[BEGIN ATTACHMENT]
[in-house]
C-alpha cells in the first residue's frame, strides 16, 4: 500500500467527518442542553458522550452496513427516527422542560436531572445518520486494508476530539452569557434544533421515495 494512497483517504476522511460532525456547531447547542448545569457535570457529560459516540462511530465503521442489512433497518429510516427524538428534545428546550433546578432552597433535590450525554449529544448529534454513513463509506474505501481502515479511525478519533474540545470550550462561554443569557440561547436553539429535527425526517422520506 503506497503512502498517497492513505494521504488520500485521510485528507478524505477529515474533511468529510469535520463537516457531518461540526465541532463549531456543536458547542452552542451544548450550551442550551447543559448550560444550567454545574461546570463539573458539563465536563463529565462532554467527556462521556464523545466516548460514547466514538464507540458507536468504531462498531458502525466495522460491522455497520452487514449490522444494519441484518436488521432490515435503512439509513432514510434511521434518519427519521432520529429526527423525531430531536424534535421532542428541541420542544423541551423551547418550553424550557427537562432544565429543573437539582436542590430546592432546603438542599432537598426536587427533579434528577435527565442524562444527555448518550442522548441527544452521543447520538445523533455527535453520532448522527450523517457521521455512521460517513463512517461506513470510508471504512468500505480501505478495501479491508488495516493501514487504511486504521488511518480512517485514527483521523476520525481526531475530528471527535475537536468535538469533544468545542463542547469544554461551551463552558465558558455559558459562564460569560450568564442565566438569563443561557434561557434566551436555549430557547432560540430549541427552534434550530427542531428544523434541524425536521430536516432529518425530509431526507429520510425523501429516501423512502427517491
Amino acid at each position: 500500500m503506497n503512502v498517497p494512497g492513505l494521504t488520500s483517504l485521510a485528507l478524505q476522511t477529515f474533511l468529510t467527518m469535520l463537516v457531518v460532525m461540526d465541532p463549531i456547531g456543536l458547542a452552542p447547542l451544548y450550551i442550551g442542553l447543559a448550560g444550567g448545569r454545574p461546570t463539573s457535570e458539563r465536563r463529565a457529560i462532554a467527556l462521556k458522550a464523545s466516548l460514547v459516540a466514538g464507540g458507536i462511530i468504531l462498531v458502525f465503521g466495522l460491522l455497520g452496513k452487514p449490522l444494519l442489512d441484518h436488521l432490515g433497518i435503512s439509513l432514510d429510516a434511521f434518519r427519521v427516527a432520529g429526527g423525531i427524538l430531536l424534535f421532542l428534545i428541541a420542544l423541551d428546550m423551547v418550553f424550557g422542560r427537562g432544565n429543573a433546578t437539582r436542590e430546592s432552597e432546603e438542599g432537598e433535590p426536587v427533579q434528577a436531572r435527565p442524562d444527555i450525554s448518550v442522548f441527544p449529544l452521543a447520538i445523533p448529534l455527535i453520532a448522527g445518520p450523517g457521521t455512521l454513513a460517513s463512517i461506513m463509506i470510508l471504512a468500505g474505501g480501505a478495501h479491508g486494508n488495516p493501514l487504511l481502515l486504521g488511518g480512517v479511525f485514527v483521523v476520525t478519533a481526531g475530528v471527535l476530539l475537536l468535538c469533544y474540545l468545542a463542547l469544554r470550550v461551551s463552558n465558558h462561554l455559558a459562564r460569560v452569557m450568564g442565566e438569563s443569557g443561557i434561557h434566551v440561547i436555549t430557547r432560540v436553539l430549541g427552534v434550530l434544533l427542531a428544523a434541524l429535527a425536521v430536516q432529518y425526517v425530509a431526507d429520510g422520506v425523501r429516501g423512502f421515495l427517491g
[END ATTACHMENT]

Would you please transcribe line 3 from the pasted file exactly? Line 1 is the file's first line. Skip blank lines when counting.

Amino acid at each position: 500500500m503506497n503512502v498517497p494512497g492513505l494521504t488520500s483517504l485521510a485528507l478524505q476522511t477529515f474533511l468529510t467527518m469535520l463537516v457531518v460532525m461540526d465541532p463549531i456547531g456543536l458547542a452552542p447547542l451544548y450550551i442550551g442542553l447543559a448550560g444550567g448545569r454545574p461546570t463539573s457535570e458539563r465536563r463529565a457529560i462532554a467527556l462521556k458522550a464523545s466516548l460514547v459516540a466514538g464507540g458507536i462511530i468504531l462498531v458502525f465503521g466495522l460491522l455497520g452496513k452487514p449490522l444494519l442489512d441484518h436488521l432490515g433497518i435503512s439509513l432514510d429510516a434511521f434518519r427519521v427516527a432520529g429526527g423525531i427524538l430531536l424534535f421532542l428534545i428541541a420542544l423541551d428546550m423551547v418550553f424550557g422542560r427537562g432544565n429543573a433546578t437539582r436542590e430546592s432552597e432546603e438542599g432537598e433535590p426536587v427533579q434528577a436531572r435527565p442524562d444527555i450525554s448518550v442522548f441527544p449529544l452521543a447520538i445523533p448529534l455527535i453520532a448522527g445518520p450523517g457521521t455512521l454513513a460517513s463512517i461506513m463509506i470510508l471504512a468500505g474505501g480501505a478495501h479491508g486494508n488495516p493501514l487504511l481502515l486504521g488511518g480512517v479511525f485514527v483521523v476520525t478519533a481526531g475530528v471527535l476530539l475537536l468535538c469533544y474540545l468545542a463542547l469544554r470550550v461551551s463552558n465558558h462561554l455559558a459562564r460569560v452569557m450568564g442565566e438569563s443569557g443561557i434561557h434566551v440561547i436555549t430557547r432560540v436553539l430549541g427552534v434550530l434544533l427542531a428544523a434541524l429535527a425536521v430536516q432529518y425526517v425530509a431526507d429520510g422520506v425523501r429516501g423512502f421515495l427517491g